with educational reform and, if so,
in what ways?
5: What should be the relation-
ship of USNSA to other student
organizations (e.g., SNCC, WUS,
etc.) in this country?
6: What specific piece(s) of leg-
islation will you introduce at the
Congress?
7: What is your background in
student activities and in USNSA?
8: Which of USNSA's services
to the campus do you consider
most valuable?

appropriation function away from
the political governor-Legislature
duo had been made.
It became apparent that the new
state board-as a "neutral" force
-could play a larger role than its
ambigous description in the Con-
stitution might indicate. The "rep-
resentative agency" instruction of
the federal bill presented a very
positive asset to the proponents
of a strong board-leaning away
from executive influence.
They know, as one legislator ex-
plained, that controlling the dis-
pensing of federal funds could be
a lever for indirect control over
the Legislature's appropriation.
This was because federal funds
would only be issued with assur-
ance of matching state aid.
* * *
ROMNEY'S chief educational
aide, Charles Orlebeke, a strong

FINAL CONCERT:

Pro Musica Realizes
Potential of Music

UNITED STATES foreign policy must
soon become more flexible and real-
istic or this country will find itself stand-
ing alone, facing the rest of the world.
The United States has been following
a pattern of foreign relations which makes
black and white judgments on Commu-
nist and pro-Communist countries. Many
nations, however, are refusing to take
hard and fast positions in the cold war
and are afraid to make definite political
commitments. Consequently, our dogmat-
ic policy is failing.
Today's world seems to be falling apart
--not in one tumultuous crash, but in
small splinters. For example, the United
States is having trouble with South Viet
Nam, Cambodia, both Chinas and South
America, especially Panama and Cuba;
Western Europe, too, is a source of trou-
ble, with France and with our staunch
ally Britain. Even peaceful Canada both-
ers the United States because it was one
of the first to trade with Communist na-
tions.
OUR UNREALISTIC foreign policy is evi-
denced by continual insistences of eco-
nomic boycotts on enemies such as Cuba
and Red China; and these boycotts are
being broken not by enemies, but by
"friends." Where money is concerned, the
United States is foolish if it thinks it can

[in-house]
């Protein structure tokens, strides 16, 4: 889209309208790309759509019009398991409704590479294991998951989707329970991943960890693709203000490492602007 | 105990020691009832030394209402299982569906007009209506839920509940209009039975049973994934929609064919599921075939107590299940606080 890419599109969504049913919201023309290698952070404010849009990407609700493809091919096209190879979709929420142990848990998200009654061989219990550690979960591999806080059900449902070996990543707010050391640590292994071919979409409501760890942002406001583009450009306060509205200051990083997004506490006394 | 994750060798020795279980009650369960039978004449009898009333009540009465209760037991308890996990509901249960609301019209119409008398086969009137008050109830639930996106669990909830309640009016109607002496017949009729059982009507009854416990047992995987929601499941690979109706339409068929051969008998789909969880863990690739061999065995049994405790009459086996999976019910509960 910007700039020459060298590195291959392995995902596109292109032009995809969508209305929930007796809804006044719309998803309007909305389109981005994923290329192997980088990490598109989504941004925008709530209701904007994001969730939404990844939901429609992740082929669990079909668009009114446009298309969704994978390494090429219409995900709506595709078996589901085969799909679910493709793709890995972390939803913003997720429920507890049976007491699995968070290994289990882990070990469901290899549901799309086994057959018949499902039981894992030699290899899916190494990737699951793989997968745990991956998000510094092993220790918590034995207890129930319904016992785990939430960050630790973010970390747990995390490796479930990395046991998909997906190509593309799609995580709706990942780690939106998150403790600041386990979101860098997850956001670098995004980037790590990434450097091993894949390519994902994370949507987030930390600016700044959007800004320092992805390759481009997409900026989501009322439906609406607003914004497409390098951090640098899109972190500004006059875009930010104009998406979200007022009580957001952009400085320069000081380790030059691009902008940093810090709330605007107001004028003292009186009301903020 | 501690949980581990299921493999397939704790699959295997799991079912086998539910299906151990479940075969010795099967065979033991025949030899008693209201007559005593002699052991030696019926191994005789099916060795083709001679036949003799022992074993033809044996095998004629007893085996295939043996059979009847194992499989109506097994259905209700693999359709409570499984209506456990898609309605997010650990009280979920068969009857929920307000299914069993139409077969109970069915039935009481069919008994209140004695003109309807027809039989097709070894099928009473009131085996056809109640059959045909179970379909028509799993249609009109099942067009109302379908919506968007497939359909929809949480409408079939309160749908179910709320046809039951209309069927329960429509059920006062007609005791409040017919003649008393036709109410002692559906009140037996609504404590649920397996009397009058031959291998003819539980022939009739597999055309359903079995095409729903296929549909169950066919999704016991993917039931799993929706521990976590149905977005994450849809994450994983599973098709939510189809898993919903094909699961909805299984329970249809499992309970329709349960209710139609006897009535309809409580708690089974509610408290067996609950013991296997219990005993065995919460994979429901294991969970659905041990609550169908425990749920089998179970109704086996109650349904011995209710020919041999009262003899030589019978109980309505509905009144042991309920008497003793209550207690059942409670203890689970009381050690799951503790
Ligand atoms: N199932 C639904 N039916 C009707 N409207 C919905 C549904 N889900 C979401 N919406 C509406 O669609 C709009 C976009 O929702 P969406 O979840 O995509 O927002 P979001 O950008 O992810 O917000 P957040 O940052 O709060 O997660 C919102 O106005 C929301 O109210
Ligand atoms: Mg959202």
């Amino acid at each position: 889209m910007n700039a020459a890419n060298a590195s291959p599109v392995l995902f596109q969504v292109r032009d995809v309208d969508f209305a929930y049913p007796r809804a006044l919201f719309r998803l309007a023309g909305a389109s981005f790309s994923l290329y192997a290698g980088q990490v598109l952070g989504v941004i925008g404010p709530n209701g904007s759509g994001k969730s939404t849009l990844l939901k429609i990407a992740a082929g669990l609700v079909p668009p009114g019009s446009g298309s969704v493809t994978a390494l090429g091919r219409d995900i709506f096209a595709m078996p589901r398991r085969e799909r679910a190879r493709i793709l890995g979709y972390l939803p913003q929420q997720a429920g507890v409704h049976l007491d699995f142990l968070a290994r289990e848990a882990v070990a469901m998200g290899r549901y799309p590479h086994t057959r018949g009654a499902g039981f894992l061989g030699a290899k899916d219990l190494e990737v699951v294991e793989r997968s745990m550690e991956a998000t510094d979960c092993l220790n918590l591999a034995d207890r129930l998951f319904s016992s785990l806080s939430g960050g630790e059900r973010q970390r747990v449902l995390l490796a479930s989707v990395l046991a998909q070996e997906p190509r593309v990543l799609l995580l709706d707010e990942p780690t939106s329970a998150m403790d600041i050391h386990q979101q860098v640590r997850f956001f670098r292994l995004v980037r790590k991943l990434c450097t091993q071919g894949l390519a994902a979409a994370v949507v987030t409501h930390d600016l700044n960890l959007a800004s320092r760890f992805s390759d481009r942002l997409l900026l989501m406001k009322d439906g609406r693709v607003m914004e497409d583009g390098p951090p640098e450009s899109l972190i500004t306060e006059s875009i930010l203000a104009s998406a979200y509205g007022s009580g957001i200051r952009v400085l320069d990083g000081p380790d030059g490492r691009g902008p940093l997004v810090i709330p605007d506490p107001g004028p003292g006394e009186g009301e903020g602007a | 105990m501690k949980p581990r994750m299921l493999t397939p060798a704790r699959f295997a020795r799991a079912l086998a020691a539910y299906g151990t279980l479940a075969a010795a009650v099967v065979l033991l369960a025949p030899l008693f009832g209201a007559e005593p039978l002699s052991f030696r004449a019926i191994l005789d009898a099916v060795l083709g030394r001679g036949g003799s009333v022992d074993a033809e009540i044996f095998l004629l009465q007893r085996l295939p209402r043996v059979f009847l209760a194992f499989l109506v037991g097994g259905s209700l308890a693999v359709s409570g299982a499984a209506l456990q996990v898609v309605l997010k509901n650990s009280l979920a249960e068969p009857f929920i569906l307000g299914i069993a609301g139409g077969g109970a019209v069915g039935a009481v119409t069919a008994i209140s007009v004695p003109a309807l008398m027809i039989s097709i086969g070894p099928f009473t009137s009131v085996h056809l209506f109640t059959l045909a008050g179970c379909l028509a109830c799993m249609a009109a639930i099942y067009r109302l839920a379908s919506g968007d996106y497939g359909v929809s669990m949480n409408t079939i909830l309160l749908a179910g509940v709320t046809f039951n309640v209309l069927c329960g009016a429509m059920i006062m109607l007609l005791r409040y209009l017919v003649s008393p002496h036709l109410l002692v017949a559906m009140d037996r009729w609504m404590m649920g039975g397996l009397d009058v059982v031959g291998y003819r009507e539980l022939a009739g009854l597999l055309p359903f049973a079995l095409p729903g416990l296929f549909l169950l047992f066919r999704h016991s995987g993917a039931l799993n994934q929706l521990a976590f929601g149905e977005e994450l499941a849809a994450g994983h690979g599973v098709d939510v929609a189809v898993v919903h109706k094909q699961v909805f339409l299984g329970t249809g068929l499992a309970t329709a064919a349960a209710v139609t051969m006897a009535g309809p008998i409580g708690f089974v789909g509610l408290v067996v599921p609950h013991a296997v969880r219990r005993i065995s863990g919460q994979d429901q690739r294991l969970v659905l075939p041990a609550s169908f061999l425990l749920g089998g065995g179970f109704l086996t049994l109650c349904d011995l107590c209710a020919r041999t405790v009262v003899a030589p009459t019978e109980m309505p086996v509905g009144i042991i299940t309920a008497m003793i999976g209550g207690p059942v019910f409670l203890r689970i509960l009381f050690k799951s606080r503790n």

easily demand and receive unfailing loy-
alty.
This country has supported and con-
tinues to give aid to shaky, despotic re-
gimes and uses them to do first-hand
fighting against Communism. Often this
military aid gets stolen by corrupt offi-
cials and never achieves its purpose. Giv-
ing these nations, like Batista's Cuba, for
example, military aid cannot easily fit

cult to force sovereign nations to accept
nuclear bases on their territories, espe-
cially when they are beginning to believe
the cold war is not their fight and they
can slip away as neutrals.
The United States has no nations it can
really trust to stand behind many of its
NATO policies. The exception is West Ger-
many, which must support us strongly
for its own sake.
J AM NOT A RADICAL advocating com-
plete surrender to the Soviet Union
and I cannot deny that Russia is pur-
suing an obvious policy of piling up coun-
tries in its bloc to support them. Yet
Russia promises rapid industrialization,
plays down the power politics of its for-
eign aid and sends technicians to neutral
nations who can speak the native lan-
guage and understand the culture.
By and large, United States foreign
policy forgets this positive aspect and in-
stead stresses a power-oriented policy
which alienates its allies. Foreign aid
should be used for building more projects
in underdeveloped countries and should
be handled by Americans who know the
language and culture. Military aid ex-
tracted through , half-hearted official
promises is not the way to build a solid,
united wall against the Communists.
NEUTRALISM, power politics and finan-
cial independence are games that can
be played by everybody these days and the
United States cannot delude itself into
thinking it cracks the whip for the rest
of the free world.
Walter Lippmann recently advocated a
re-examination of United States foreign
policy. Being basically more pessimistic

advocate of executive control over
the budget, was wary of this "fed-
eral lever" that the state board
might wield.
In drafting two proposals for
structuring the agency, he is
seeking to preserve power with-
in the department of administra-
tion under executive control.
Romney will have to ponder the
agency's best position aided by a
constitutional interpretation by
Attorney General Frank Kelley.
Whether it will go somewhere in
Romney's budget division or in
the more autonomous and Legis-
lature-related State Board remains